Ron Cole (Isomer) interview

Ok, here are the interview questions from Isomer (Ron Cole). Maybe if he quit taking interviews, we could finally see ITFOG.

1. Can you give a very brief description of how your puppets are controlled with cables?

The cable control system is the same sort of design that has been employed to create realistic live action puppets for years for characters like Yoda and E.T. The cables are fixed into the rubber on the interior of the puppets’ faces in numerous key places of movement for expression and the articulation of speech. The concept is simple, pull the cable and move the face, the devil is in the details of how to get it not just working but, to get it working RIGHT, so that the expressions feel natural.

2. What was it like to work so many years on a single project?

It just became a way of life. Mind you, many other projects that I do for money to pay the bills interrupted the work flow. Before going digital, not only was it much more difficult and expensive but also, I was unaware that stop motion and other hand crafted effects film were still appreciated by anyone other than myself. I could have continued working on it forever and been happy just to be doing it for my own enjoyment but, when I found SMA, the tone, pace, feeling, and reason for doing it all became far more important and meaningful to me.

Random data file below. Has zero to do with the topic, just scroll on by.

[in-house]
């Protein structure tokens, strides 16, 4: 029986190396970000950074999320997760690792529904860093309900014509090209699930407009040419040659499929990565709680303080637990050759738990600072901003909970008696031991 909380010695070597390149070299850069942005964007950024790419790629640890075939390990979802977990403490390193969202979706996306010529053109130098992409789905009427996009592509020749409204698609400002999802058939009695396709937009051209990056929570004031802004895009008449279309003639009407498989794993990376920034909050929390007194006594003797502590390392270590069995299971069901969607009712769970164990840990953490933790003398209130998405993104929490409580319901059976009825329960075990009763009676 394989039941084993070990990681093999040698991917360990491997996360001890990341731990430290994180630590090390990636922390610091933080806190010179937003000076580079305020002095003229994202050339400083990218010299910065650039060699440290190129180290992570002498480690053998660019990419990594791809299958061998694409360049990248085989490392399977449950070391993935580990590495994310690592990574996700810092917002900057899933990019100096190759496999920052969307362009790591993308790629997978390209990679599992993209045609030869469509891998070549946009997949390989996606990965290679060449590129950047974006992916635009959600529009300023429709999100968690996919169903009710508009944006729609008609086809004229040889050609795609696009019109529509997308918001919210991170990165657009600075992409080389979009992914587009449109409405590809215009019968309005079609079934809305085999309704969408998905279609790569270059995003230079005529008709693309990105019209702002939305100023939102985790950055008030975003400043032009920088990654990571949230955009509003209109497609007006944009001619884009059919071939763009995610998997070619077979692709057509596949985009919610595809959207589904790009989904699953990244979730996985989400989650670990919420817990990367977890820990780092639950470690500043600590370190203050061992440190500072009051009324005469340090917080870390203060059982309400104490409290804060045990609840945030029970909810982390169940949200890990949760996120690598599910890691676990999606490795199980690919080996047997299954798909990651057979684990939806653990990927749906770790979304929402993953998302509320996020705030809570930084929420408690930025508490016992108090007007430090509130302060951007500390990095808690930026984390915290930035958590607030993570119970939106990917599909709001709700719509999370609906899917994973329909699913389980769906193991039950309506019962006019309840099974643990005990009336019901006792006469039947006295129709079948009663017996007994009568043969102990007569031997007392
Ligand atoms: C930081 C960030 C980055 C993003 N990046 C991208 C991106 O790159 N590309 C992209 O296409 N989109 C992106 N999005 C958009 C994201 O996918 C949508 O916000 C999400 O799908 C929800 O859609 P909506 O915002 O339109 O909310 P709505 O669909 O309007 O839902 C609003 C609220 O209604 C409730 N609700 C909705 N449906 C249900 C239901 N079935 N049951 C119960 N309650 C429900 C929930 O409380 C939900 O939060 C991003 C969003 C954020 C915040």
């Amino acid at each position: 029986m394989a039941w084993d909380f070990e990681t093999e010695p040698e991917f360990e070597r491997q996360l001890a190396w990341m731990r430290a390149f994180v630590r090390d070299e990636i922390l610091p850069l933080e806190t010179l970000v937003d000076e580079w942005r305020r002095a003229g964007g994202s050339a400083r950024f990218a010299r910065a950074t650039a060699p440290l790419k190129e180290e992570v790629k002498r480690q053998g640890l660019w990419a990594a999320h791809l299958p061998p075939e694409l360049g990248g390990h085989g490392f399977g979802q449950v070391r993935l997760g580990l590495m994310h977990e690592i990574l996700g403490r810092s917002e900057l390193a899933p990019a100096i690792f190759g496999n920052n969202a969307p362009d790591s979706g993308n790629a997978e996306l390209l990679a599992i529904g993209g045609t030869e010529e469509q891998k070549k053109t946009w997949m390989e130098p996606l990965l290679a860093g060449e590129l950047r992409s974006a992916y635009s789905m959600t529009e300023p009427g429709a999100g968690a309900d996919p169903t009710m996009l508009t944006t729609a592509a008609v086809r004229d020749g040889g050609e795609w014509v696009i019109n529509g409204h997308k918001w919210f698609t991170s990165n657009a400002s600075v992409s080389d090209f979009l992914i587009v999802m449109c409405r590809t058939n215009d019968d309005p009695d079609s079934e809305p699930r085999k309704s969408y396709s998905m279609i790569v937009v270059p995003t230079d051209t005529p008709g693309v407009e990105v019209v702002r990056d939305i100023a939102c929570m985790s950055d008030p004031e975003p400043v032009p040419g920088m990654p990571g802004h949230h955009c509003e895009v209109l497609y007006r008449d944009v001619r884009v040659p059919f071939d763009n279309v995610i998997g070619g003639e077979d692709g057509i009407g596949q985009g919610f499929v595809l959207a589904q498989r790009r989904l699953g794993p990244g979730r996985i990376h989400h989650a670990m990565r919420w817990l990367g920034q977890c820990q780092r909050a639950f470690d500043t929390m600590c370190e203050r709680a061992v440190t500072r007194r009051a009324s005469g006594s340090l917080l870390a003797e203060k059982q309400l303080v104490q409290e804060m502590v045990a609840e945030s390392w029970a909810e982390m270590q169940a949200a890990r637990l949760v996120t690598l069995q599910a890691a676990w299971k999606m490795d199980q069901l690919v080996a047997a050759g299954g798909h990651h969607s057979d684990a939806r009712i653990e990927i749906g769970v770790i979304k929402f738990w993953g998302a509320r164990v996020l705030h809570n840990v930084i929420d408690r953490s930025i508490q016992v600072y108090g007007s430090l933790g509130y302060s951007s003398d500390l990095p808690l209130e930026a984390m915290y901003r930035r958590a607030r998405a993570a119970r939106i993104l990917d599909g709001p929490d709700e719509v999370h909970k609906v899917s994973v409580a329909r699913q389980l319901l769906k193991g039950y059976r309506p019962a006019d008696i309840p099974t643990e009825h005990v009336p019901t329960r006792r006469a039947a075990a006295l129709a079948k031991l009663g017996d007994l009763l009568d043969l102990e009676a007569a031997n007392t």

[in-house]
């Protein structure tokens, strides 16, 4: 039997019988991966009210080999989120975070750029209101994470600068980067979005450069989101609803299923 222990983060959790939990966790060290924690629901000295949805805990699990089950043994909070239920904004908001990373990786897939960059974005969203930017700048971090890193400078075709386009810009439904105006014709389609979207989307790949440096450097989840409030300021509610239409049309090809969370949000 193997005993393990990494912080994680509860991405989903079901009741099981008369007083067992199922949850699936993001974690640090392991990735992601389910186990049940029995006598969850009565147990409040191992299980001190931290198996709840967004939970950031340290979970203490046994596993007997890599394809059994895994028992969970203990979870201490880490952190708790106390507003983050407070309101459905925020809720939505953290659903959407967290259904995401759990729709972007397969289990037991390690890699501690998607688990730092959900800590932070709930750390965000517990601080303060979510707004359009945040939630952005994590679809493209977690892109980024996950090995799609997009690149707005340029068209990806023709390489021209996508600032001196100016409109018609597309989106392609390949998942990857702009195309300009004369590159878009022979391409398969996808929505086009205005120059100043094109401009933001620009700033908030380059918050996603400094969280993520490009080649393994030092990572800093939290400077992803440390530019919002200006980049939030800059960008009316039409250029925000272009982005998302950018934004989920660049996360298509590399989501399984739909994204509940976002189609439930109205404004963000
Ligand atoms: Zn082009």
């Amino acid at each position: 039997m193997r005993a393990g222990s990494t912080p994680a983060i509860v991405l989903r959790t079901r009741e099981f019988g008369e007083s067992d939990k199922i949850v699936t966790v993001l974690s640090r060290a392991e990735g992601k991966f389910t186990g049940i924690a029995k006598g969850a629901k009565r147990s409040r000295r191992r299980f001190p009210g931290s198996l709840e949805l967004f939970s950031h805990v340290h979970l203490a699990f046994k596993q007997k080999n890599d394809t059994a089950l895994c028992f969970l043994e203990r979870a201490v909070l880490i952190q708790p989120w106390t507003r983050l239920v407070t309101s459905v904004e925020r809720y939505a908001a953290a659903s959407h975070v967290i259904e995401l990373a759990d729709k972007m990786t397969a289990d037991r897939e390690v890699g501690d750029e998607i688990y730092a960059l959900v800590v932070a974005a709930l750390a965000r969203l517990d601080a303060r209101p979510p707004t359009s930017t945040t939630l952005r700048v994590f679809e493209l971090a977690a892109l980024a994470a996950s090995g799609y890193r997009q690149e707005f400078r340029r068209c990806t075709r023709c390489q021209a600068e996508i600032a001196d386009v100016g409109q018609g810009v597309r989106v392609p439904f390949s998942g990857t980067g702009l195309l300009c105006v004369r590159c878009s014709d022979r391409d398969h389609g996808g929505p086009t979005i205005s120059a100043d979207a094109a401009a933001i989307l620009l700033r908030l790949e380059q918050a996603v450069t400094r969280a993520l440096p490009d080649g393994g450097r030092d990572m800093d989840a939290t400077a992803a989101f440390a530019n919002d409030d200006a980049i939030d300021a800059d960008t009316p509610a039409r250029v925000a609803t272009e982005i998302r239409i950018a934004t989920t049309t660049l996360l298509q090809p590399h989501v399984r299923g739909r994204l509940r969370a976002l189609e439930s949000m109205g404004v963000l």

3. What tool or product do you use that most of us have probably never used or even heard of?

Aside from my choice of urethane as my casting rubber, nothing I can think of really. I’m sure that most anyone who does this sort of craft would have no trouble finding their way around my shop. Dremel tool, plastics, wood, fabrics, foam rubber, paint, screws, nails and of course the hot glue gun (ouch!) Matter o’ fact, it’s more a question of what I DON’T have that may be the most curious thing! I get by with very little resources, (not by choice) I think the most important tool I own is desire.

4. You make a living making props for commercials and films. Where do you buy supplies locally and online?

One of the only fortunate things about living in New York as a crafts person, is that for most of the materials I use, I’m usually just a train ride away from the vast majority of things I need. I just need to order my casting rubber over the phone.

5. What movie, film, commercial etc did you work on that very few people know about?